7. Sutton Hoo: Burial Ground of Kings? – Martin Carver
Sutton Hoo is just a special place. An odd place. It has a magic all of its own. In terms of landscape it just feel oddly disjointed in its East Anglian setting. It sits above the river, staring out across the water and wet embankments, and feels more of Devon that it does of Suffolk. Perhaps that’s why East Anglians chose to bury their Kings there, and later execute their criminals in the same spot. If you ever wander across the site as the mist begins to rise above the river you will soon realise how detached from both time and space this place really is. I knew the site long before I knew it’s archaeological history. Oh, I knew it was the place of ship burials and gold – but didn’t really understand the archaeology. I didn’t understand just why the site was so special. Then I came across Martin Carver’s work in a 2nd hand bookshop whilst on a wet holiday upon Hadrian’s Wall (sorry Martin, didn’t pay full price) and read about the excavations of an Anglo-Saxon sacred site whilst surrounded by Roman imperialist rubble. It gave my imaginings substance, and added a solid underpinning of archaeology to a long held gut feeling. When I returned to the site a few months later it was with new eyes and new insights. And it is the feeling that a well written archaeology book, aimed at the great unwashed such as myself, will continue to inspire – I hope.

8. Beowulf – Seamus Heaney
I’ve always been fascinated by East Anglia and its Anglo-Saxon past, ever since I first saw pictures of the Sutton Hoo treasure in the BM. It struck me that here really was a history of the region that I had grown up in, walked across, and fallen in love with that I really knew far too little about. Growing up inside the borders of a kingdom that was a complete enigma to me. Several academic types had suggested to me that I should read this book, had to read it to understand the connections. Given that the original poem has nothing to do with East Anglia I rather rebelled against the idea, failing to see any connection whatsoever and bloody-mindedly ignored them. Then, undoubtedly in desperation, a friend dragged me in to a London bookshop, bought me a copy and thrust it in to my hands. She told me that, when I read the first section, I was to think of Sutton Hoo. I did… and won’t spoil it for you. The original A/S is largely beyond me these days, and I always sound like a drunken scouser when attempting the pronunciation, but Heaney’s translation/interpretation is spellbindingly readable. Buy a copy, take it to the beach and read it staring at the waves… then look for the burial mounds on the headland.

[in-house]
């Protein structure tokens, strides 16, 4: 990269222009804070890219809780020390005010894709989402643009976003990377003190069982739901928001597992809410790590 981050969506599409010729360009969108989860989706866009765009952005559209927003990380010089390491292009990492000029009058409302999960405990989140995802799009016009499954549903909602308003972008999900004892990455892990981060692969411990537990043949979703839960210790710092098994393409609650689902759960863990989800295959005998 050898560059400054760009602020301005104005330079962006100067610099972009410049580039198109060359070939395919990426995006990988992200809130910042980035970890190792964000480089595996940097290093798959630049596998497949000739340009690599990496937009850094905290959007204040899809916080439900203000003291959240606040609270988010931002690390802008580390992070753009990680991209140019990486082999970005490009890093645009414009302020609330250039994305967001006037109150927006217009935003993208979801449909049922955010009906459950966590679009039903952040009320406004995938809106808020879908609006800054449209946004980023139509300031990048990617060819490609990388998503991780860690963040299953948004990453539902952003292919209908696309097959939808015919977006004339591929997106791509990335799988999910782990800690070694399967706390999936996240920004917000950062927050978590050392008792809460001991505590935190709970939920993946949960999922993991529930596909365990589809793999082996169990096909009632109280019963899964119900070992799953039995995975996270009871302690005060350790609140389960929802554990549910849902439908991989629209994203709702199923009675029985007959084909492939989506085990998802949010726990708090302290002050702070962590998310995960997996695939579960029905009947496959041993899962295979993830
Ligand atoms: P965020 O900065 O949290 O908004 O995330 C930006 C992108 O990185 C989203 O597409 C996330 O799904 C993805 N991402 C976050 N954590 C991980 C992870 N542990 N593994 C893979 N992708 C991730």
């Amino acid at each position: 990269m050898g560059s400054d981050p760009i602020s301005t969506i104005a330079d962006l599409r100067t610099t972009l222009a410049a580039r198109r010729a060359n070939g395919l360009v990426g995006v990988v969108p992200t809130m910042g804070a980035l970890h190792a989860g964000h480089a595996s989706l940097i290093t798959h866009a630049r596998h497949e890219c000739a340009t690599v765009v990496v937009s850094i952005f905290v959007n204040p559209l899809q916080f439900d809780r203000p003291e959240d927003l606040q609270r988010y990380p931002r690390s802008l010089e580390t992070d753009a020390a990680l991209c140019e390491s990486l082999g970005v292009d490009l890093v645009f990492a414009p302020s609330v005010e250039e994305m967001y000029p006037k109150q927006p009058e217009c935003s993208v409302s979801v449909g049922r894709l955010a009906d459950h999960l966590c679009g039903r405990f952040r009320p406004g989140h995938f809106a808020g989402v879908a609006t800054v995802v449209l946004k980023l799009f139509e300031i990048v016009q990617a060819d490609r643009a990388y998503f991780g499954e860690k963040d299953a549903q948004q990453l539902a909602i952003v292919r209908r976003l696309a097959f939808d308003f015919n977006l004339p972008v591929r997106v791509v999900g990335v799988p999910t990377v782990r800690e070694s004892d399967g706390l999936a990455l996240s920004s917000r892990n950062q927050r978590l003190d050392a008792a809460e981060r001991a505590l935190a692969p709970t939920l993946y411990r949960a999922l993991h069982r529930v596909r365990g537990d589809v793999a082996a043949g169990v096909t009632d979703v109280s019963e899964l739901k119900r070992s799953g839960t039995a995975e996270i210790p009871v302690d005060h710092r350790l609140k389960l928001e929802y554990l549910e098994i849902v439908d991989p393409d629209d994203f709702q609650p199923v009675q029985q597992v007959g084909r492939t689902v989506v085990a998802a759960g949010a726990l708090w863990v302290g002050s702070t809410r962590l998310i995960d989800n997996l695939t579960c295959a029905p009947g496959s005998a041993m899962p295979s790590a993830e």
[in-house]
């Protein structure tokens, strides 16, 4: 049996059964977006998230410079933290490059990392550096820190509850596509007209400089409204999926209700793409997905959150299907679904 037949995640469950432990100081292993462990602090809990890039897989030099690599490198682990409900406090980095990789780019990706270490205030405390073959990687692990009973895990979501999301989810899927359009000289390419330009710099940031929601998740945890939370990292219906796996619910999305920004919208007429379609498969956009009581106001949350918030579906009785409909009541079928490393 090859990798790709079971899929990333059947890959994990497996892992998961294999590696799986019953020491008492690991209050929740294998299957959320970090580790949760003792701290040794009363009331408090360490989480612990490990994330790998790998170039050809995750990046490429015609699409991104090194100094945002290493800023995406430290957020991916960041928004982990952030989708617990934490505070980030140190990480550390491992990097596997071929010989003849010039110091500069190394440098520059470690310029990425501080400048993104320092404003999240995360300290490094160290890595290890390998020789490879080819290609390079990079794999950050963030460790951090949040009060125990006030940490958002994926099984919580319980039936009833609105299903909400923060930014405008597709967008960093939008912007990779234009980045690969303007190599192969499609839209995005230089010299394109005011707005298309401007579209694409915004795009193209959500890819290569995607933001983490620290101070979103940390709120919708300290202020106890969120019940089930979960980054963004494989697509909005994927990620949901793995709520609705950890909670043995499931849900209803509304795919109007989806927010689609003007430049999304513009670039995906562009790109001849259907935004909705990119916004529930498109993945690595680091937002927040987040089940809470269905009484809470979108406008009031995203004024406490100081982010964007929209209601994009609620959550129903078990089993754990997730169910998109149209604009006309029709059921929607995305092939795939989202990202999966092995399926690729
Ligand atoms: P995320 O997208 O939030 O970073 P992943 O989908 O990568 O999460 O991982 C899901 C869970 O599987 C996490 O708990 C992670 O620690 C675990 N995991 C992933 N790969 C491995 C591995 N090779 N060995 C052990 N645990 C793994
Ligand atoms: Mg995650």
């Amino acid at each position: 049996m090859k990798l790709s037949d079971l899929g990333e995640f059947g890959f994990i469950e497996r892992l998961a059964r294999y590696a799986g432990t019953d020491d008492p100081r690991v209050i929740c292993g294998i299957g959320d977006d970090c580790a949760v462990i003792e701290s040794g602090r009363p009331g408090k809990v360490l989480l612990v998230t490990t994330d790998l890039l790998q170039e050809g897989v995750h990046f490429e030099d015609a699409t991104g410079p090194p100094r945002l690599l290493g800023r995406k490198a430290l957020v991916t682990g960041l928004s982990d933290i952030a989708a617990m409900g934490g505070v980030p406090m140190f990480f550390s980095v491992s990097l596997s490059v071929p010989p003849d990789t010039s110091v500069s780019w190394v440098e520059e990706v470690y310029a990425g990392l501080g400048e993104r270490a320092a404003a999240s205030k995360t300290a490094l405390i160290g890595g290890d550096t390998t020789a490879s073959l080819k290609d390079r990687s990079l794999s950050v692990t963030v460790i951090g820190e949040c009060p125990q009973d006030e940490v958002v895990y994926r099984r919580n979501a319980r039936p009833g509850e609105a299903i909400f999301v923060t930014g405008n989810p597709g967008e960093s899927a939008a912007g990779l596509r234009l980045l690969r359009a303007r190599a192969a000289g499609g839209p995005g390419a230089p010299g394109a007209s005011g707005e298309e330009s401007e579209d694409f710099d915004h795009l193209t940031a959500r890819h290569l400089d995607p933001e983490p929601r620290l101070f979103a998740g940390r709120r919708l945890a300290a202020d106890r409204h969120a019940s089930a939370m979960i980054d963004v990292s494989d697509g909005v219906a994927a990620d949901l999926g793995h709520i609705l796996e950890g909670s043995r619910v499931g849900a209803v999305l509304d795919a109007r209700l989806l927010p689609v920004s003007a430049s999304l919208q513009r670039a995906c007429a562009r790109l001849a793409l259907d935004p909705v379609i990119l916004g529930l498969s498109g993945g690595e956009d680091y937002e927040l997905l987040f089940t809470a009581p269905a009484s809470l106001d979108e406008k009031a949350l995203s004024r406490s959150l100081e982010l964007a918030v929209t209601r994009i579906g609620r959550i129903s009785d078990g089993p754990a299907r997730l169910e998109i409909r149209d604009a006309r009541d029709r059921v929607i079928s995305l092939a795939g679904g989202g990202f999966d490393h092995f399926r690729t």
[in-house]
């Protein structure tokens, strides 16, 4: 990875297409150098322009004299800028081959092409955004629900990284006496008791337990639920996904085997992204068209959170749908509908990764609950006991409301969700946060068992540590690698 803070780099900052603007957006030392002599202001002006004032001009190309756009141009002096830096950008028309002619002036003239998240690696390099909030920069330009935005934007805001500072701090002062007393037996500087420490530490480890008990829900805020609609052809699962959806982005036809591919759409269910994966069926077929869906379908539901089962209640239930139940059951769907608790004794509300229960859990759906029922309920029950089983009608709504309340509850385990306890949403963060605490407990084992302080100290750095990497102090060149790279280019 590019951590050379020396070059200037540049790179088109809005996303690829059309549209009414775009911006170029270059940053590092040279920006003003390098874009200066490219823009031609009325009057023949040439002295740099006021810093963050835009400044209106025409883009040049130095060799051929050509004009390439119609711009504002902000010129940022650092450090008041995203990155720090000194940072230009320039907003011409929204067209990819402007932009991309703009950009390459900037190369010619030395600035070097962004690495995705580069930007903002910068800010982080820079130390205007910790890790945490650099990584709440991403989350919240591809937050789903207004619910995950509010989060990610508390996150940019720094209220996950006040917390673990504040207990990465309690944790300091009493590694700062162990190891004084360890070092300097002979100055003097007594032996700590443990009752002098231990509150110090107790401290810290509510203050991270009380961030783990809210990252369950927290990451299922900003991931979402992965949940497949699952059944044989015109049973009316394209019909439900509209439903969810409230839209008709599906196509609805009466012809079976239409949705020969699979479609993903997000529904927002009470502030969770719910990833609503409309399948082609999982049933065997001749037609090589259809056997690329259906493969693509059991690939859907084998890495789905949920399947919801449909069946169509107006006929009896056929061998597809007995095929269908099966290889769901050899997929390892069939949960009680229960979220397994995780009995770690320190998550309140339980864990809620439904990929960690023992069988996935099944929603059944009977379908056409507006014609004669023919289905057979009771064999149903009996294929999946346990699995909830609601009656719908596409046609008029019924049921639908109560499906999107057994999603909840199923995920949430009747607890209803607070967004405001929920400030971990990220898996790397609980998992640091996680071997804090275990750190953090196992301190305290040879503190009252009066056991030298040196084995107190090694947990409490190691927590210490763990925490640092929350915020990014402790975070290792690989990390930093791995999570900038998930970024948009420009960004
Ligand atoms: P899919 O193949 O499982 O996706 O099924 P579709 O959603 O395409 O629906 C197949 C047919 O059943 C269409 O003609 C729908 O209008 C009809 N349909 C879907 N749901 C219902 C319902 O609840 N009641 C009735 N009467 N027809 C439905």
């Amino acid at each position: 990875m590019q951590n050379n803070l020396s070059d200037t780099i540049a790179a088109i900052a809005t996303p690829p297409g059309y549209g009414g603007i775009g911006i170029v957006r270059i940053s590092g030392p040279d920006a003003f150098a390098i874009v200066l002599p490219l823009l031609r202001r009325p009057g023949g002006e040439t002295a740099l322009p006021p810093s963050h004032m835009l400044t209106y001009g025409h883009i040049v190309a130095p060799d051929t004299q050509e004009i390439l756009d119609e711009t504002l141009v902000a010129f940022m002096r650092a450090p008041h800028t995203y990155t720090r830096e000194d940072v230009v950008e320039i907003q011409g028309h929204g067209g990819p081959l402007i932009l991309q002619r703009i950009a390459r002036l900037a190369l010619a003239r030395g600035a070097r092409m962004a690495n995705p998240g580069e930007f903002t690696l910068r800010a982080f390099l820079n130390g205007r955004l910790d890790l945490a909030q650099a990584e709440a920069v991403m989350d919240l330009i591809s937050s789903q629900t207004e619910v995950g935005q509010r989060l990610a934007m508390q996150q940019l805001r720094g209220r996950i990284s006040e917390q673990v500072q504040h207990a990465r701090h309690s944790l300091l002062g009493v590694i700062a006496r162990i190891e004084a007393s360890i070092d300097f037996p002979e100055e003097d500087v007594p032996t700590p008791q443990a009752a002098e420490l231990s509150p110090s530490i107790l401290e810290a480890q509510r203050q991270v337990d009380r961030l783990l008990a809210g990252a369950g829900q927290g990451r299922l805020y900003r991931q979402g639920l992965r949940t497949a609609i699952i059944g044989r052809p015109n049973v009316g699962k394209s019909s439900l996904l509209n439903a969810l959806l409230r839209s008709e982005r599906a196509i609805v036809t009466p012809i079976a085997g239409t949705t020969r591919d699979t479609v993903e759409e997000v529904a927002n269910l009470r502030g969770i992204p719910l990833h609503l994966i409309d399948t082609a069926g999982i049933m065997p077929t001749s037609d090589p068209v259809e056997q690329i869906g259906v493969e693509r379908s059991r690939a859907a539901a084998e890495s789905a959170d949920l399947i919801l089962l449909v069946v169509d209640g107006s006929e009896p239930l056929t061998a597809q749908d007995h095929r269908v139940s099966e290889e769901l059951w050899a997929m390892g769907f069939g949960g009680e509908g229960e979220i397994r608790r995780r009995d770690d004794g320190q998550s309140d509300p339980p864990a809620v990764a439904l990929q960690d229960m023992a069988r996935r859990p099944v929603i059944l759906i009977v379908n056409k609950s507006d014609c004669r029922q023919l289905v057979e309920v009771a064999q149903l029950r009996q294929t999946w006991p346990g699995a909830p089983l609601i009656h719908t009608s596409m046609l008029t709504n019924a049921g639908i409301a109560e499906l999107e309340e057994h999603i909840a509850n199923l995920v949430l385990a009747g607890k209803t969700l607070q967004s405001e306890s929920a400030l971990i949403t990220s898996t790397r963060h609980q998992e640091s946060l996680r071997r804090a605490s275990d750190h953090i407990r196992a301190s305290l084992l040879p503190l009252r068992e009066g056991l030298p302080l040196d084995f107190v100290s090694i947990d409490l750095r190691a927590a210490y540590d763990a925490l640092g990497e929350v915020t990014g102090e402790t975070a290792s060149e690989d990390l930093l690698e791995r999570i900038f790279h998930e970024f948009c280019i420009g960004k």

9. Pilgrim Badges – Brian Spencer
When I was a teenager I was very, very interested in pilgrim badges. They seemed to offer a route in to the medieval mind that a good deal of art history and archaeology simply didn’t offer. As a result, and always being a ‘crafty’ sort of person, I began to attempt making replica badges – in the hope, I suppose, that it might offer insights in some way. Brian Spencer encouraged me and, as ‘the’ authority on the subject, spent wayyyy too many hours on the phone to me discussing the iconography, technical details and symbolism. He was generous to a fault, even leaving his beloved garden and flowers for long discussions with a callow youth from the back of beyond. He had a passion for the subject that I shared, and still do, and it shone through in all his works. He WANTED people to understand why he thought these tiny and tinny artefacts were important, and I have always felt that his untimely death left a stunning book yet to be written. Every time I return to this book, looking for obscure references and inspiration, it open up new ideas to me. The marginalia of material culture – and a reminder of a friend and mentor to the gobby teenager I once was.

10. A Month in the Country – J.L Carr
And I DO know that this is just SO predictable, and probably seems too contrived, but I really love this book. It probably helps that it’s short and I have the attention span of a gnat… Seriously though, this is a gem of a book that I first read as a teenager and then returned to after getting ‘involved’ with medieval wall paintings. It has sod all really to do with archaeology, wall paintings or the medieval church – but it is a beautifully written work of lost opportunities, redemption and the salvaging of lives. So, I suppose, it does at least work as a metaphor for most archaeology… or is that just me?

Well there you have them. My ten desert island archaeology/heritage books. No archaeological theory – but at least I didn’t list Clan of the Cave Bear…

Matthew Champion is the Project Director for the Norfolk and Suffolk Medieval Graffiti Surveys


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  1. Pingback: Around the Archaeology Blogosphere Digest #1 | Doug's Archaeology